Friday, March 17, 2017

Iditarod Fun Facts!

Happy St. Patrick's Day, everyone! 

Over the last week and a half I have been following the Iditarod. It has been a lot of fun and I've been following it with a friend so that has made it even more fun! Well, on Tuesday the 14th, Mitch Seavey won the Iditarod. This was his 3rd win.
There are still some mushers racing, but the majority of them have finished.
Today I am going to be sharing some fun facts about the Iditarod. :)

-- During the even years they take the northern route which is 975 miles and during the odd years they take the southern route which is 998 miles. They used to only take the northern trail but after several years the Iditarod Board of Directors thought it would be best to have a southern route because the smaller villages were being heavily impacted. In taking the southern route the mushers would be able to go through the ghost town of Iditarod and other smaller villages would be able to participate in the race.

-- Each team averages 16 dogs, which means that over 1,000 dogs leave Anchorage for Nome

--There are 26 checkpoints on the northern route, the first in Anchorage and the last in Nome. On the southern route, there are 27 checkpoints.

-- In 1973 the first Iditarod was run in honor of The Great Serum Race and to save the dog sled culture and Alaskan huskies which were being phased out because of the introduction of snow mobiles. Thirty-five mushers started the race but only twenty-two finished. Dick Wilmarth was the first to finish, it took him twenty days.

-- Rick Swenson is the only five time winner of the Iditarod. His lead dog, Andy, lived for almost 20 years and led the musher’s team to victory four times. After Andy died he was stuffed and is on display at the Iditarod Headquarters. Rick Swenson’s son is named after the dog.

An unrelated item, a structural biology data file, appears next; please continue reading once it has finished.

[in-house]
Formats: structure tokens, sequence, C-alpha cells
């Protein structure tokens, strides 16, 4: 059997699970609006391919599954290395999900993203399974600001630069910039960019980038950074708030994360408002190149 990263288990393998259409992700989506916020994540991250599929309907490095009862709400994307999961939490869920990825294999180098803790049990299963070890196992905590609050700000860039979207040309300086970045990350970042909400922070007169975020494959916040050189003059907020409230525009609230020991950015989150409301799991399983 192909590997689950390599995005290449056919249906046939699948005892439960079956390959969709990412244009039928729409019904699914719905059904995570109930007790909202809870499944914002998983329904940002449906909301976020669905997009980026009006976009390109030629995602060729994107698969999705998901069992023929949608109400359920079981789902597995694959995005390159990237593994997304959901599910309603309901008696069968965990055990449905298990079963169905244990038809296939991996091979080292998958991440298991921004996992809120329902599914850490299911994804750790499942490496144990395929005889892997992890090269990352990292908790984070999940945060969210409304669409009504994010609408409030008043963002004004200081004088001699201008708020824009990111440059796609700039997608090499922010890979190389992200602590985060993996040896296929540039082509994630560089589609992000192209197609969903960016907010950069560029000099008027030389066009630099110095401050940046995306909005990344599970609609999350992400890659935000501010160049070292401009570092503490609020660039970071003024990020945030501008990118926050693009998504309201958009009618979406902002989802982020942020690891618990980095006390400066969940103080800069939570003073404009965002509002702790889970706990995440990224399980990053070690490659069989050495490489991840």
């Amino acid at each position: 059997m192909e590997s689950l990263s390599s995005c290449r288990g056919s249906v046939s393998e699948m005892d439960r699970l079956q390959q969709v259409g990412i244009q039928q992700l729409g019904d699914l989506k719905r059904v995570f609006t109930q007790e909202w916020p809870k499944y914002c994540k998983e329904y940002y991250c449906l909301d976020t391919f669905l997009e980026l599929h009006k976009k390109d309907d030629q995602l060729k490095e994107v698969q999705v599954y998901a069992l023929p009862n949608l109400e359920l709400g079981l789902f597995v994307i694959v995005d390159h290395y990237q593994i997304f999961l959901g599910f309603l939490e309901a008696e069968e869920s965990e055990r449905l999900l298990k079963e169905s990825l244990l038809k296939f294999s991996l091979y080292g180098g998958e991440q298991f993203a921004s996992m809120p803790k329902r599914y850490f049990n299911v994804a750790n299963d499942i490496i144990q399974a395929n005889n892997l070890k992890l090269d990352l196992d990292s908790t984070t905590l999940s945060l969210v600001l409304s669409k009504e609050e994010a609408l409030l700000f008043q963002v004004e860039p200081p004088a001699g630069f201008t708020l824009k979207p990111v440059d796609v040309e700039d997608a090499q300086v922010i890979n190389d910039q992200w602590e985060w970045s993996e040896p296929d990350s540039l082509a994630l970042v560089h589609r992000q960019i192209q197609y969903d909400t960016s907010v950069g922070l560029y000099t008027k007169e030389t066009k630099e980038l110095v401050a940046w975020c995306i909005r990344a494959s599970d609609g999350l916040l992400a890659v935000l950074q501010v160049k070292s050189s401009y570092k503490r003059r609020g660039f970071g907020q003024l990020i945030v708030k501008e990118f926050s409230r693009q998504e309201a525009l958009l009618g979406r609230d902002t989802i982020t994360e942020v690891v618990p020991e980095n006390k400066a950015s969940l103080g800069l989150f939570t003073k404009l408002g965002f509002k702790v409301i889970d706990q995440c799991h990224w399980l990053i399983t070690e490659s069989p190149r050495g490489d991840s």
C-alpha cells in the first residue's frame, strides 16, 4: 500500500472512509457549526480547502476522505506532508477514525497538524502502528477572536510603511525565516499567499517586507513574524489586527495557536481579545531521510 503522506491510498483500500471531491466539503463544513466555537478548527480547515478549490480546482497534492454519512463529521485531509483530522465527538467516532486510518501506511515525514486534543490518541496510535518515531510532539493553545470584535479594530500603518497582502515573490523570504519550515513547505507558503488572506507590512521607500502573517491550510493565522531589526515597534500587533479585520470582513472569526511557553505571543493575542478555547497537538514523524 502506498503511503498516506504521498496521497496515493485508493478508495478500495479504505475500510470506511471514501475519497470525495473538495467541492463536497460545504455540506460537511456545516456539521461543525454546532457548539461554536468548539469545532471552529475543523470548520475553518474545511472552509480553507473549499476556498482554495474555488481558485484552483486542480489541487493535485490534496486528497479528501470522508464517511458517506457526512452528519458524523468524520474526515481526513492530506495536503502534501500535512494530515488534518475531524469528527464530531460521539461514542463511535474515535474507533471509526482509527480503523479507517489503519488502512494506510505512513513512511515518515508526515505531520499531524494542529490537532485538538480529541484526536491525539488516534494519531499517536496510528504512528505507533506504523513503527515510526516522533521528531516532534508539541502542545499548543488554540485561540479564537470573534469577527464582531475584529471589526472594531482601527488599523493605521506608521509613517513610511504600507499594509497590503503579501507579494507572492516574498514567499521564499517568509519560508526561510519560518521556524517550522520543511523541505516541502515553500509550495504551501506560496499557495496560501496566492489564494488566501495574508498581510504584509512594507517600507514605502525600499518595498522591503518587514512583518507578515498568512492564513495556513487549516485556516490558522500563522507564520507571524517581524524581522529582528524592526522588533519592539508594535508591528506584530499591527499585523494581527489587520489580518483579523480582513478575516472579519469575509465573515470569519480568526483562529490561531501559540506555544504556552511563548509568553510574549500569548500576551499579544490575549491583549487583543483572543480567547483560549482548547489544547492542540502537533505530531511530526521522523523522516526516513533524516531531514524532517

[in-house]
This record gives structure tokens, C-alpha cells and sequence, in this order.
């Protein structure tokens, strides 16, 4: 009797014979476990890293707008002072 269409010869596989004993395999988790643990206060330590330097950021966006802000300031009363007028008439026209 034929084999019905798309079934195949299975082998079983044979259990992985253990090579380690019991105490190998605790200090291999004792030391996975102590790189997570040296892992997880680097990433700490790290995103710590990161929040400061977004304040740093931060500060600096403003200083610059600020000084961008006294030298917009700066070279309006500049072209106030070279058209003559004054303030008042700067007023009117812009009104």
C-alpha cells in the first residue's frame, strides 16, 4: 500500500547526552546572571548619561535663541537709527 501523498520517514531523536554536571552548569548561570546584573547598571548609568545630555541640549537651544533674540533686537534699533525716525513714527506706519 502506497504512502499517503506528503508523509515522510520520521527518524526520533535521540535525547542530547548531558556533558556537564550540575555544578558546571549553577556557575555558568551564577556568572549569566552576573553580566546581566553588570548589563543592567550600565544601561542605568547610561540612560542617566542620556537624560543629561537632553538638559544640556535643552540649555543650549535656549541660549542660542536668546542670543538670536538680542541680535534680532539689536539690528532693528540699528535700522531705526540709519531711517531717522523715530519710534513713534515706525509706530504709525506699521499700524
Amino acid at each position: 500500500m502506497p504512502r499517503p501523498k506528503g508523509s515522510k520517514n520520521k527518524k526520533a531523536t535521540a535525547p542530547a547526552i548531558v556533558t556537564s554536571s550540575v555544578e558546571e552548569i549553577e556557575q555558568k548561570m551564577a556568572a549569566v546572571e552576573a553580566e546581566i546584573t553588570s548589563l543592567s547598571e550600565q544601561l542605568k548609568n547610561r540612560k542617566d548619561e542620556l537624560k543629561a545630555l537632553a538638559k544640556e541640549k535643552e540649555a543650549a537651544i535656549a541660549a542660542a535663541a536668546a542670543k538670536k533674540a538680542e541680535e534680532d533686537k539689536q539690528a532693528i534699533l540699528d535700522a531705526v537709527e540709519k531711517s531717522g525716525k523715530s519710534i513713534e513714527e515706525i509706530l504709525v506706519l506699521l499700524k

Rick Swenson won in 1977, 1979, 1981, 1982 and 1991. He is now the only person to win the Iditarod in three different decades, a record that will probably never be broken.

--The largest number of mushers to finish a single race was in 2004. 77 mushers completed the race that year.

--The 1991 race was the coldest on record, with wind-chill temperatures falling to minus 62 degrees. 

-- The closest finish was in 1978. Dick Mackey finished one second ahead of Rick Swenson. Dick Mackey’s time was 14 days, 18 hours, 52 minutes and 24 seconds. The winner was decided by the nose of the lead dog across the finish line.

-- Dallas Seavey is the youngest musher to have ever entered the Iditarod. He turned 18 on March 4, 2005, the day that the race started.
He is also the youngest musher to have won the race. His first win was in 2012 at the age of 25.

-- In the first official race, in 1973, John Schultz won the Red Lantern award, coming in at 32d 5h 9m 1s. The longest time to ever complete the race. 


  1. Ahh, such a fun post, Rebekah!! :D I really enjoyed all the fun facts, and I forwarded it to my mom and she enjoyed it too. ^_^ Hehe, the Red Lantern award made me laugh. I think I could win that... *wink*

    1. Thanks, Faith! I’m so glad that you and your mom enjoyed it. I found all these facts to be so fun and interesting! :)
      Hehe, yes, I might be able to win the Red Lantern award too. ;) Well, if I was able to make it all the way through. ;)